Night at the Newseum
Here’s a newsworthy item: AIA National Convention host chapter AIA|DC will throw the biggest party of the week on Thursday, May 17, at the Newseum. You’ll have full run of Polshek Partnership’s (now Ennead Architects) 250,000-square-foot building, which includes impressive views of the city from the sixth-floor terrace and interactive exhibitions throughout. The party runs from 7 to 10 p.m. Tickets will be available at the door.
To learn more, visit convention.aia.org.
Market to Market
Designed by Adolf Cluss, FAIA, and completed in 1873, Eastern Market is the oldest continuously operating public market in the District. But soon after D.C.-based Quinn Evans Architects completed an ambitious renovation plan in 2007, faulty wiring caused a fire that gutted the building. Quinn Evans used the fire as an opportunity to rethink some elements of the project. Since its rebirth in 2009, Eastern Market has become a central hub for food and fun once again.
Burning Down the House
This year marks the 200th anniversary of the beginning of the War of 1812, a war that saw Washington in flames when British troops attacked the city in 1814 and burned, most notably, the White House. President Madison decamped to temporary quarters, now known as the Octagon Museum, where he signed the Treaty of Ghent to end the war. In 1899, the AIA signed a lease for the building (later purchasing it) as a new headquarters. Today, it sits in the forecourt of a complex designed by the Architect’s Collaborative, and is home to the AIA, the American Institute of Architecture Students, the Association of Collegiate Schools of Architecture, and the National Architectural Accrediting Board.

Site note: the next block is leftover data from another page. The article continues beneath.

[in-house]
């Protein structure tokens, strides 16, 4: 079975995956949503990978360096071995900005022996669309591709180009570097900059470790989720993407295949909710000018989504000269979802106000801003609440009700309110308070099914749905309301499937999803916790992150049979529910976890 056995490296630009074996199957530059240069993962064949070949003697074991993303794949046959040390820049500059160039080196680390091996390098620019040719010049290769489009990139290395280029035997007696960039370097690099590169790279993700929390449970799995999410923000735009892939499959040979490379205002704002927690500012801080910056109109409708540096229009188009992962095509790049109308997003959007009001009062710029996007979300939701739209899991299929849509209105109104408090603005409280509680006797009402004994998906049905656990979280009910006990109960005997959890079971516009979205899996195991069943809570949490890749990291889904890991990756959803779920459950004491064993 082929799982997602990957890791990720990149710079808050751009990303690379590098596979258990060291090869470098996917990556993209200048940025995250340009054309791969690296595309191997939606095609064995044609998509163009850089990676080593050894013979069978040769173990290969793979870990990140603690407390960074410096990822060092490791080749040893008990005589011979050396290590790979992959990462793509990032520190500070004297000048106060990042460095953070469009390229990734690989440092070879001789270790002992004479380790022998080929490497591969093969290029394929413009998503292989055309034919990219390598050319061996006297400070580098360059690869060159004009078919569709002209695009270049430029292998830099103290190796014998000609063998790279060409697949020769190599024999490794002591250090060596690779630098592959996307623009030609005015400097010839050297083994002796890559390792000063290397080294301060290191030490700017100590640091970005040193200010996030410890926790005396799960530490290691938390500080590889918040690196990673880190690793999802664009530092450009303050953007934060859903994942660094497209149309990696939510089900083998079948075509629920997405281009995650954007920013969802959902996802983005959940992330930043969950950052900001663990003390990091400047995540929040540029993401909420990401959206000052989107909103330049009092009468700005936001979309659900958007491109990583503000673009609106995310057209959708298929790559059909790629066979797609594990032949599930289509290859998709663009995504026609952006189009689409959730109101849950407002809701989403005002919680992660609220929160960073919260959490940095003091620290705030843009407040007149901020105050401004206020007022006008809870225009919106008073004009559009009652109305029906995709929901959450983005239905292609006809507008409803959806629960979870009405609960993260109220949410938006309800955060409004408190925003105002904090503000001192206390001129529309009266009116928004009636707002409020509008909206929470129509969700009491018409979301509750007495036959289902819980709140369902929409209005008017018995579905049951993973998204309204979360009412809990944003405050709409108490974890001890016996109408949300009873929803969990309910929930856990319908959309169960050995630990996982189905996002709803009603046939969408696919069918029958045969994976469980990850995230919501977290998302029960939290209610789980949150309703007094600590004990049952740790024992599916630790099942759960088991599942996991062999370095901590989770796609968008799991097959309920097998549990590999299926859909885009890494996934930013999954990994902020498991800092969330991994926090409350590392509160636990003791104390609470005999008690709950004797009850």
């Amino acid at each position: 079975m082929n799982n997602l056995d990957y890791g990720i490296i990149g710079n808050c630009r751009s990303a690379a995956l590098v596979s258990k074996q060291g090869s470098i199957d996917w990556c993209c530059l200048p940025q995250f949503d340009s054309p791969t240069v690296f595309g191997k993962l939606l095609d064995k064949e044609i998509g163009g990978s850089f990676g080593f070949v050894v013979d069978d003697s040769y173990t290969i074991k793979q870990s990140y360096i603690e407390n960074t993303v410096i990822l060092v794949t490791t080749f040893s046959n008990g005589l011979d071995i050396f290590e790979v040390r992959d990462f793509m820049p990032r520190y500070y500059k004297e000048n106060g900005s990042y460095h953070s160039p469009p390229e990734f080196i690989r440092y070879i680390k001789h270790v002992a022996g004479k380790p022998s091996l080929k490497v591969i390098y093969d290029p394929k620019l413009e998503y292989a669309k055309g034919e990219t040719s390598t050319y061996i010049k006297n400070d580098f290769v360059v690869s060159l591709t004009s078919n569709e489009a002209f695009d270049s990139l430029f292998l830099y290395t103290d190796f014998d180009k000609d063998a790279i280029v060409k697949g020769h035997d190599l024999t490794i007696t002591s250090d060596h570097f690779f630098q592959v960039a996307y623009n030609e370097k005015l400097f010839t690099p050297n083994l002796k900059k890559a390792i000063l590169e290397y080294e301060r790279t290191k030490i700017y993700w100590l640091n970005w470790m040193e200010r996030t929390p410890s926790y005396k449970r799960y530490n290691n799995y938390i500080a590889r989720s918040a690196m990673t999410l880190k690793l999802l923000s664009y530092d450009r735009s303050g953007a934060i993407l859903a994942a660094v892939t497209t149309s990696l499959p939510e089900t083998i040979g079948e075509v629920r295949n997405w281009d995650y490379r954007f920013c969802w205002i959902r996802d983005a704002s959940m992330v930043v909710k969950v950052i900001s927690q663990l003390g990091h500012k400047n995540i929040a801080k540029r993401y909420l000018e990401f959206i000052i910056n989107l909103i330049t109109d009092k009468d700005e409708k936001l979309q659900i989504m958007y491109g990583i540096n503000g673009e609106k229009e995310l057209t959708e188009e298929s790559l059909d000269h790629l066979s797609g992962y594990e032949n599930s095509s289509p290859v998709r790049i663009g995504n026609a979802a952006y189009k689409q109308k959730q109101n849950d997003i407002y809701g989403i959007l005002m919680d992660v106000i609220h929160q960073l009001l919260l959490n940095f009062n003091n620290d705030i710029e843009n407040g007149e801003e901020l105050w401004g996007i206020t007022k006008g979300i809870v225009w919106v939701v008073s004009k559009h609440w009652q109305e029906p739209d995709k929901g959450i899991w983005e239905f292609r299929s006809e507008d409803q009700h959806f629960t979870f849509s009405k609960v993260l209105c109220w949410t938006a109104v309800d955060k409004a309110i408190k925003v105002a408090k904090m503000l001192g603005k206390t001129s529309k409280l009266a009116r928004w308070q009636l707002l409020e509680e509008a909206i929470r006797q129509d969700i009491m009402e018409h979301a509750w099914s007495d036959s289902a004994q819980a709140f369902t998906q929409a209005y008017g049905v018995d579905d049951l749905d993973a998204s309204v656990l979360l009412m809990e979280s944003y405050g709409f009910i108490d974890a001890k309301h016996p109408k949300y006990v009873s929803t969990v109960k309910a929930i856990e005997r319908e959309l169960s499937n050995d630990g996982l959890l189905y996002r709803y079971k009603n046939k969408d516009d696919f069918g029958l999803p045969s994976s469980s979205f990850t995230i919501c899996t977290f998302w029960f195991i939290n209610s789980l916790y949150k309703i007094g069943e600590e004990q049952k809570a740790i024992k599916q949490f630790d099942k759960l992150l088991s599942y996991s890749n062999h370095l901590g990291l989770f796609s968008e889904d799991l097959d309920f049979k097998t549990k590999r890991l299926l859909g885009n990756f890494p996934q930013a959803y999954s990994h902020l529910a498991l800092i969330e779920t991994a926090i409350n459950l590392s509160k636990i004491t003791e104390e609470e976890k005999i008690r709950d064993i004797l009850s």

To learn more, visit aia.org.
The District Architecture Center (DAC) opened last year as Washington, D.C.’s front line for design advocacy in the public eye. Hickok Cole Architects, selected in a 2009 competition, designed the new space in historic Penn Quarter. The DAC serves as the headquarters of AIA|DC and its partner organization, the Washington Architectural Foundation. Films, exhibitions, lectures, and public outreach—it all happens here.
Learn more at aiadac.com.
On the Waterfront
Southwest may be the smallest quadrant of Washington, D.C., but it’s the site of one of the area’s most ambitious urban-renewal developments of the 1950s and 1960s. Local favorite Charles M. Goodman, FAIA’s River Park (completed in 1963) is a masterful experiment of scale and classical motifs in a modern idiom. Underwritten by Reynolds Metals, River Park includes 134 townhouses and a 384-unit high-rise. While Goodman’s work can be found throughout the metro region—including Alexandria’s lauded Hollin Hills—River Park set a new standard for D.C. Modern that inspired a generation of local architects.